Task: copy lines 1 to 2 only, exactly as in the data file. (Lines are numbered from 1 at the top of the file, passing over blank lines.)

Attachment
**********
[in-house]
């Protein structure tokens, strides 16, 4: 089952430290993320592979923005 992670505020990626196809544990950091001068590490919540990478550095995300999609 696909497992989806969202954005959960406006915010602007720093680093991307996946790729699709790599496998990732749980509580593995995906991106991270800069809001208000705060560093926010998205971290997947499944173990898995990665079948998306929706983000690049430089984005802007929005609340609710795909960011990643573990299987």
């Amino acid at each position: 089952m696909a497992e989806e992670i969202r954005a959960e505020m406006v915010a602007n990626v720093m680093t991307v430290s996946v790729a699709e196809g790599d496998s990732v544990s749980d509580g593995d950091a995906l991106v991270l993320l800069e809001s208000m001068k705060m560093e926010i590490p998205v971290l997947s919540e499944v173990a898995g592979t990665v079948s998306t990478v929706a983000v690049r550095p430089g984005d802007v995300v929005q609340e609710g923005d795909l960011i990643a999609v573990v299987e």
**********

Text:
[in-house]
């Protein structure tokens, strides 16, 4: 089952430290993320592979923005 992670505020990626196809544990950091001068590490919540990478550095995300999609 696909497992989806969202954005959960406006915010602007720093680093991307996946790729699709790599496998990732749980509580593995995906991106991270800069809001208000705060560093926010998205971290997947499944173990898995990665079948998306929706983000690049430089984005802007929005609340609710795909960011990643573990299987």